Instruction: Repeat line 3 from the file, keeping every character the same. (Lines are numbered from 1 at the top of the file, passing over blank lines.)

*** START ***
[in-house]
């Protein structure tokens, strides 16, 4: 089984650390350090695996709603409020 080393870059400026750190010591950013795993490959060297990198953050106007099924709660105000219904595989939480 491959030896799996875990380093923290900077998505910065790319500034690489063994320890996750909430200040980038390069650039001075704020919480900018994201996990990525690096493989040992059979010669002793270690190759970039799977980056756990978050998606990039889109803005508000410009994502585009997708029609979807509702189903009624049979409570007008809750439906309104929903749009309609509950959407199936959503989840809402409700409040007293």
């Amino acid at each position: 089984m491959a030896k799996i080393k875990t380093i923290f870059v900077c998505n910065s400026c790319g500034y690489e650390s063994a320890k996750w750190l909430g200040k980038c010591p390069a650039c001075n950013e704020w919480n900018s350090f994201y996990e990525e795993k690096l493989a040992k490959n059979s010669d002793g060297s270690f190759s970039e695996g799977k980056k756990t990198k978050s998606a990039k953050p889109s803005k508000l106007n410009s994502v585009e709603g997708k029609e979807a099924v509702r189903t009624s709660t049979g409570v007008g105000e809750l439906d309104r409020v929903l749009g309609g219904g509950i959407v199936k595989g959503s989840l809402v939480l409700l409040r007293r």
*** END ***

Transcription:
């Amino acid at each position: 089984m491959a030896k799996i080393k875990t380093i923290f870059v900077c998505n910065s400026c790319g500034y690489e650390s063994a320890k996750w750190l909430g200040k980038c010591p390069a650039c001075n950013e704020w919480n900018s350090f994201y996990e990525e795993k690096l493989a040992k490959n059979s010669d002793g060297s270690f190759s970039e695996g799977k980056k756990t990198k978050s998606a990039k953050p889109s803005k508000l106007n410009s994502v585009e709603g997708k029609e979807a099924v509702r189903t009624s709660t049979g409570v007008g105000e809750l439906d309104r409020v929903l749009g309609g219904g509950i959407v199936k595989g959503s989840l809402v939480l409700l409040r007293r």